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Guest Column: We are all part of the Blue Economy

Perhaps I am dating myself, but I often find that I turn to my kids to help translate what some new word or phrase means. I am sure I am not alone, and the fact that we are seeing new concepts introduced almost daily is not surprising given the complexity of our world these days.

Now, if you’re like me, you’ve probably heard the term "Blue Economy" tossed around more and more and you have probably also wondered what the phrase means. I now have the privilege of leading the Island Institute’s Blue Economy efforts and have worked hard to introduce the concept of the Blue Economy to our organization and to the state, so hopefully I can help bring some clarity.

Sam Belknap is senior community development officer at the Island Institute. II photo.

The term Blue Economy first appeared in Europe more than a decade ago. It was a means by which people could talk about the vast number of ways people were making a living on and from the water.

At its core, the Blue Economy concept seeks to promote economic growth, social inclusion, and the preservation or improvement of livelihoods while also ensuring the environmental sustainability of the oceans and coastal areas for future generations. The term is a flexible one that can include almost anything related to the ocean: energy, shipping, tourism, recreation, aquaculture, transmission cables and much more. A number of services provided by ocean ecosystems, for which markets do not exist, also contribute significantly to human activities, such as carbon sequestration and coastal land protection. But now, more than ever before, we cannot afford to ignore the original and still vital foundation of the Blue Economy: seafood and the infrastructure central to its harvest and processing.

To help envision the Blue Economy in Maine, let me attempt to paint a picture. Envision yourself high above any coastal town in Maine. You first see the clearest examples of the Blue Economy: people on boats hauling traps, nets and lines, tending to aquaculture farms or otherwise supporting our ability to harvest sustainable food from the sea. You then notice the vast number of recreational boats, both powered and sail, on the water and in harbors. Perhaps in the distance you are able to catch a glimpse of a research vessel at work or a large container or tanker ship on its way to one of Maine’s deep water ports, connecting our coast to the global economy. Perhaps you see barges and vessels engaged in marine construction or dredging, maintaining our vital coastal infrastructure.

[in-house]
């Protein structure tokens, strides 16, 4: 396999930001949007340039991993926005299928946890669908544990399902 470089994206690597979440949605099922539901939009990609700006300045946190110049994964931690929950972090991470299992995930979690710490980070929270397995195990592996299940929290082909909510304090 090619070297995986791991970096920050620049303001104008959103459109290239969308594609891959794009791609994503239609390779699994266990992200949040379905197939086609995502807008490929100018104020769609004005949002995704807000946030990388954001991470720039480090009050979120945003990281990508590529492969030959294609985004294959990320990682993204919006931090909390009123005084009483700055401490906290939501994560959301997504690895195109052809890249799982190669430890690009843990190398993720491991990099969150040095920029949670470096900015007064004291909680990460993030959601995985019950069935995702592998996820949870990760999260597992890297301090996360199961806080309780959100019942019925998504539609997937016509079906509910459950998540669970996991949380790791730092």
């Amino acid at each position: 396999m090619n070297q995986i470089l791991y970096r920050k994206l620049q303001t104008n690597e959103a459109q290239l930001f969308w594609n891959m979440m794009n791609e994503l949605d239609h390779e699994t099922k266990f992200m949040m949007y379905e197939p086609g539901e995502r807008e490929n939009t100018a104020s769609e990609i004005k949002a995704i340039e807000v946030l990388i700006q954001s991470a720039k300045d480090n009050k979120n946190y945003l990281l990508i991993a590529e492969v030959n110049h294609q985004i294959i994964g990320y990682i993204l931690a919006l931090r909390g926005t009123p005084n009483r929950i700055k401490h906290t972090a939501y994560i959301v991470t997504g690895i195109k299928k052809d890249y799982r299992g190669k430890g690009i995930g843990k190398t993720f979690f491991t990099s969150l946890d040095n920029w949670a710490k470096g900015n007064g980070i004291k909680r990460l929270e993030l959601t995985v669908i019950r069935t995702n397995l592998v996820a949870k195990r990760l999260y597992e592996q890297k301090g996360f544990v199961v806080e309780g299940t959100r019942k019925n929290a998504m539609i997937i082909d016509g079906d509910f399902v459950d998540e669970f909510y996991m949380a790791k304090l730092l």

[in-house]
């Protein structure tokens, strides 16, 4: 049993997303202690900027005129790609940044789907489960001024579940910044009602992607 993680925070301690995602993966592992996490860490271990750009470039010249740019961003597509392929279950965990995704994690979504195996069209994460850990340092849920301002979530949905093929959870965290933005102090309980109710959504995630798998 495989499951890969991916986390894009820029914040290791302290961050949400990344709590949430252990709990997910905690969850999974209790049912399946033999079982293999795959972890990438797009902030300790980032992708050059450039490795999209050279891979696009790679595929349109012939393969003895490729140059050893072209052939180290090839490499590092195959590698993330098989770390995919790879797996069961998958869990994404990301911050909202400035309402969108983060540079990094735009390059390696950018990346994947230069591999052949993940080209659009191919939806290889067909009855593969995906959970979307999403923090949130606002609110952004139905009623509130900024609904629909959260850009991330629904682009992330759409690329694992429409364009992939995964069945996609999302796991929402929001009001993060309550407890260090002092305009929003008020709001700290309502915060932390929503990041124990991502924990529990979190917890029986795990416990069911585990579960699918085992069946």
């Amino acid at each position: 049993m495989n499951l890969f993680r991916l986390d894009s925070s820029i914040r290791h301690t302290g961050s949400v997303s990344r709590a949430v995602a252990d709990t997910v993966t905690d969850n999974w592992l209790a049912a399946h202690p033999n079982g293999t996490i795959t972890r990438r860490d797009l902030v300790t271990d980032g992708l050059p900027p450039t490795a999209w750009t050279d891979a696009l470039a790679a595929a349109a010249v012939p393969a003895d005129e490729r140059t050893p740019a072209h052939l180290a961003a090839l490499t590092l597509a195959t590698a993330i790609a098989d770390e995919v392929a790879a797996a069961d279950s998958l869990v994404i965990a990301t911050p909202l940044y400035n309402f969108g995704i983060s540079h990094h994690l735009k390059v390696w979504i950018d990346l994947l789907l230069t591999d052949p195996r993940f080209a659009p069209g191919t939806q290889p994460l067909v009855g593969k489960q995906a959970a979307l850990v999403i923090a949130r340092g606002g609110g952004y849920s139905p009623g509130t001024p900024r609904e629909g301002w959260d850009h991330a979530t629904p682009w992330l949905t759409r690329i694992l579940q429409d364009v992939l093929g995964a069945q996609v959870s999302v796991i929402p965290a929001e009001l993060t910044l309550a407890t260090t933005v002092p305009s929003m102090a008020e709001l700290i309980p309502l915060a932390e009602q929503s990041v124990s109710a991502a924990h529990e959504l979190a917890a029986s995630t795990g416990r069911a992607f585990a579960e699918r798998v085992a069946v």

Next, you may notice a number of private and public commercial wharves along the shore. These places play the critical role of connecting the ocean to the wider economy. We also see restaurants that serve up the daily catch from the sea and play a critical role in the tourism industry so important along the coast. As your gaze turns inland, you see trucks coming and going, bringing seafood to market and critical supplies back to the shore. You also spot in the distance marine supply stores, fuel supply stores, and large cold storage buildings, each providing critical services. You also might see Maine’s dozens of public and private research labs where the ocean is studied and new ways of creating value are identified.

Lobster boat at rest. MLA photo.

Throughout this birds-eye view, you are watching tens of thousands of people working, providing for their families and for their communities, all supported directly or indirectly by the ocean. We must not forget that these people play the most critical role because without them there is no Blue Economy.

Upon reflection, perhaps we see that the concept of the Blue Economy is not truly as new as it seems. Maybe it is simply a new way of talking about the complexity and importance of our marine economy and the people that make it work in a way that touches on national and international connections. The idea of the Blue Economy, and the importance placed on the sustainable use of the ocean, is one that fits well in Maine. It is the foundation of the most significant member of the state’s Blue Economy, the Maine lobster fishery.

The most important lesson expressed by the Blue Economy concept is that no one component exists on its own. It is also important to note that no part of the Blue Economy is free from the impacts of the outside world. Maine’s ability to support its Blue Economy and the thousands who make a living within it will depend upon our collective ability to adapt in the face of larger forces, such as climate change, supply chain disruptions or global economic forces. We must ensure that the Blue Economy remains intact for the people who live in coastal communities, benefiting them, their communities and the ocean as well. Otherwise, we will have lost an opportunity to support a bright future for our coast.

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